A few years ago Shirley and I decided that we'd take her parents, Dale and Mattie Treadwell of Otis, Maine, on a road trip to Virginia to visit her dad's brother and his lovely bride, Gordon and Lorraine Treadwell. A family reunion event was also on the itinerary in West Virginia, which turned out to be fun and heartfelt. Albeit a long trip by car, it certainly was well worth the "numb bums" we all experienced from sitting too long.

Gordon and Lorraine had a marvelous home that was warm and inviting. The country air was fragrant and alive with unique bird sounds that we don't have here in the Pine Tree State. It was awesome. But something happened that changed my outlook on one of histories most tragic events.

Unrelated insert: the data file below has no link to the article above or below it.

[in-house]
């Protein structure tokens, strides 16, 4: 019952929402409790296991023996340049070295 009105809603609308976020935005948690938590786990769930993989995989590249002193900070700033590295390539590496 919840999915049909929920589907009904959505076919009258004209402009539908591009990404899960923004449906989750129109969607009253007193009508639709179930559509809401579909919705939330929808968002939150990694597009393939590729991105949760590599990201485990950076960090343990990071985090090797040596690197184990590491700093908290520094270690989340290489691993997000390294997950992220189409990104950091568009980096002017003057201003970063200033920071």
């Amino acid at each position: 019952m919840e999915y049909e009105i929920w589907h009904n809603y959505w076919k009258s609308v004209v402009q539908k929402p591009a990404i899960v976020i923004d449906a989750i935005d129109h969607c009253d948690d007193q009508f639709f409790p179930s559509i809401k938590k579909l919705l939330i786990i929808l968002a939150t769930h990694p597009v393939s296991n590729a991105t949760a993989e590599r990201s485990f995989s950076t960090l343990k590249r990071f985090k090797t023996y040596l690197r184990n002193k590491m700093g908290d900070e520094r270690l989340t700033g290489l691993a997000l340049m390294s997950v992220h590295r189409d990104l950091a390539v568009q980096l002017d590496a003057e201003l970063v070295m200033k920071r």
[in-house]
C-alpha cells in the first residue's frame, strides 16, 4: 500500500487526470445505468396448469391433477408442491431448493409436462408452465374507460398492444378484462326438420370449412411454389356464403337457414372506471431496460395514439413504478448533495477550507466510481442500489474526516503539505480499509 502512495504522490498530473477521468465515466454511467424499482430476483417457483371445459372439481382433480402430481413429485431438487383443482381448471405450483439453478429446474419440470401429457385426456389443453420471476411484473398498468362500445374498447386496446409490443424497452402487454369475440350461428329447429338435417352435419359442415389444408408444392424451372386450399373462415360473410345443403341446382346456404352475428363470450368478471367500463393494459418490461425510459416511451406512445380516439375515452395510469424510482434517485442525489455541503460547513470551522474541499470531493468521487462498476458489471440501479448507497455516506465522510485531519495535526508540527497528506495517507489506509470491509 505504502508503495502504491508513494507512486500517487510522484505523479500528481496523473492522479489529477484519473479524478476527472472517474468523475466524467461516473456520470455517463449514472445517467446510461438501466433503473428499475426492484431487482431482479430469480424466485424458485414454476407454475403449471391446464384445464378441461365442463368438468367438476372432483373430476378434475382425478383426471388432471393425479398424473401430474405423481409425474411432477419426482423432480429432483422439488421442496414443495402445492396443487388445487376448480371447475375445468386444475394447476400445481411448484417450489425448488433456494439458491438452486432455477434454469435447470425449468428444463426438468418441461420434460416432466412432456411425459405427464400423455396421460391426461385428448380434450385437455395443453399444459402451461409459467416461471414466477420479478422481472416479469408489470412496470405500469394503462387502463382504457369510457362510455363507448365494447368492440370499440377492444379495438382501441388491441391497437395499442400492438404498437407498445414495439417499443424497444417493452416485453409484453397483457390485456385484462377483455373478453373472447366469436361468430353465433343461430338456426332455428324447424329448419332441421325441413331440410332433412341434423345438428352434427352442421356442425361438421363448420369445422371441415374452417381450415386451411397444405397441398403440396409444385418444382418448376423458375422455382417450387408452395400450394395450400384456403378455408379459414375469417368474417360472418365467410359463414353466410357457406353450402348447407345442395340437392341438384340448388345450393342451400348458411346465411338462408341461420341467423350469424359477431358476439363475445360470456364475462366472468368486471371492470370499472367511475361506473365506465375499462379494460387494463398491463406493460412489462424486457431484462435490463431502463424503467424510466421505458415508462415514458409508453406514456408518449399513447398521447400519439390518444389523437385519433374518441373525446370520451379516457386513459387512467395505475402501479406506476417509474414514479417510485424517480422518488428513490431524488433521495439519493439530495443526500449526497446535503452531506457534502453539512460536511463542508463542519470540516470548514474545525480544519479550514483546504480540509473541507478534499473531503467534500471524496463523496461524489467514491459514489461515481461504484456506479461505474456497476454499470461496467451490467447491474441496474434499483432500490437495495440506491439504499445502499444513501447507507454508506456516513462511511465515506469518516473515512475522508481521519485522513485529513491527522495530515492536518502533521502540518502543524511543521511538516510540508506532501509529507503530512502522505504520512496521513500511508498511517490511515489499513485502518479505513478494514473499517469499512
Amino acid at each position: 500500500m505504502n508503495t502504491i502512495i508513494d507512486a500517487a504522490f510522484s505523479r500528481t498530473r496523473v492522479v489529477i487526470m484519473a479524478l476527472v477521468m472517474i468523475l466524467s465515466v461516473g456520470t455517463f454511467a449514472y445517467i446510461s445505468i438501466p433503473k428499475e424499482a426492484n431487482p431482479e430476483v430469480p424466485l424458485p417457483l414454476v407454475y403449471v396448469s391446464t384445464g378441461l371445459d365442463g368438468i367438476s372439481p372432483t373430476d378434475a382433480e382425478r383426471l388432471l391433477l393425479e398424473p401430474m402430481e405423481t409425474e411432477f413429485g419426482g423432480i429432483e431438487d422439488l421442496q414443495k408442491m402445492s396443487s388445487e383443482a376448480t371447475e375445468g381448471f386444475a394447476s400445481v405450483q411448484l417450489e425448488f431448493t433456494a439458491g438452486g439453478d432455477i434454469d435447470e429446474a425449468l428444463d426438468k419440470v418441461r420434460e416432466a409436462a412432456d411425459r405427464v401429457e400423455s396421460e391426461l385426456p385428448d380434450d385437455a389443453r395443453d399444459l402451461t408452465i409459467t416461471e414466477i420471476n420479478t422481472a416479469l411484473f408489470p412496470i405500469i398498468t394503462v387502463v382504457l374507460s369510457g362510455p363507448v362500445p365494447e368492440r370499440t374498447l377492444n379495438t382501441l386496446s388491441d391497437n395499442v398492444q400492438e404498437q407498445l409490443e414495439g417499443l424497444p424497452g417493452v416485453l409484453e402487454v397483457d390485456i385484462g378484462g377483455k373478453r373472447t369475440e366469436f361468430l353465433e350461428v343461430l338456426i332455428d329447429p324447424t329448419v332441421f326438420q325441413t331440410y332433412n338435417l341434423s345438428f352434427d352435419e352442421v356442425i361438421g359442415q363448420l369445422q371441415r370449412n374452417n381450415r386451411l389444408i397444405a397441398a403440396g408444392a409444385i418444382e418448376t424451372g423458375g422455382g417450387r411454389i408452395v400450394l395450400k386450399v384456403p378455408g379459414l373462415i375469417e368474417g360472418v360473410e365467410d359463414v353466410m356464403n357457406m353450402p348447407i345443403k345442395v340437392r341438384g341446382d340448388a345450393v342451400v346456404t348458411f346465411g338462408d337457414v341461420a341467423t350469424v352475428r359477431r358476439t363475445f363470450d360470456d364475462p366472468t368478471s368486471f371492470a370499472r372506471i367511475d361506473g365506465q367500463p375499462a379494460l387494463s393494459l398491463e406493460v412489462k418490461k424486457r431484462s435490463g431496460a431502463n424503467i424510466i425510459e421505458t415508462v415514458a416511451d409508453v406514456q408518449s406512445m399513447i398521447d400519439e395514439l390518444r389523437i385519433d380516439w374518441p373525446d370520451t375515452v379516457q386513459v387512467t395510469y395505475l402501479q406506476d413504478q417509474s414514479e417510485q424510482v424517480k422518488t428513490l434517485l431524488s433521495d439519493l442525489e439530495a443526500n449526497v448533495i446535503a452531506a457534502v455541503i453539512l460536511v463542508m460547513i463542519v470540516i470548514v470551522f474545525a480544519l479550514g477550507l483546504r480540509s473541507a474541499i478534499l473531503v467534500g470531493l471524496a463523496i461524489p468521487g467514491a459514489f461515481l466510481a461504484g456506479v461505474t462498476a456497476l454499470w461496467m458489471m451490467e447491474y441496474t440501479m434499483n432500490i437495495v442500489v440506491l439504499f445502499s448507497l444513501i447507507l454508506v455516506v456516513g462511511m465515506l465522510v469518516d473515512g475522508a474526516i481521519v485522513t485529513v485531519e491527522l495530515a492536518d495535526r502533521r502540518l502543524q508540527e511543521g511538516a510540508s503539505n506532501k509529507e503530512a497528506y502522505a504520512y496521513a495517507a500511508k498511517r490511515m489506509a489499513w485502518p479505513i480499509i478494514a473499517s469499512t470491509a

Now the Treadwells and Jewells are a pretty restless bunch. It's a good thing that Gordon and Lorraine had some scenic plans during our short stay. They decided that a trip to Antietam National Battlefield Park would be interesting and educational. It was. And it forever changed how I felt about a tragic time in our American history.

The picture above depicts the sunken road where soldiers hunkered down in the heat of the battle--north and south. It's since been named "Bloody Lane." Piles of bodies filled the road--some say almost to the top. But of course after 150 years it looks vastly different today. But I'll never forget how sad I felt as I stood in that gully, knowing that 23,000 died in that 12 hour skirmish. Nobody won the battle, it was essentially a stalemate.

So, today we remember the many lives lost in the battle of Antietam, and the countless lives lost during the course of the Civil War. May we never visit that uncivil road again.

For more information on Antietam, you can visit this website: National Park Service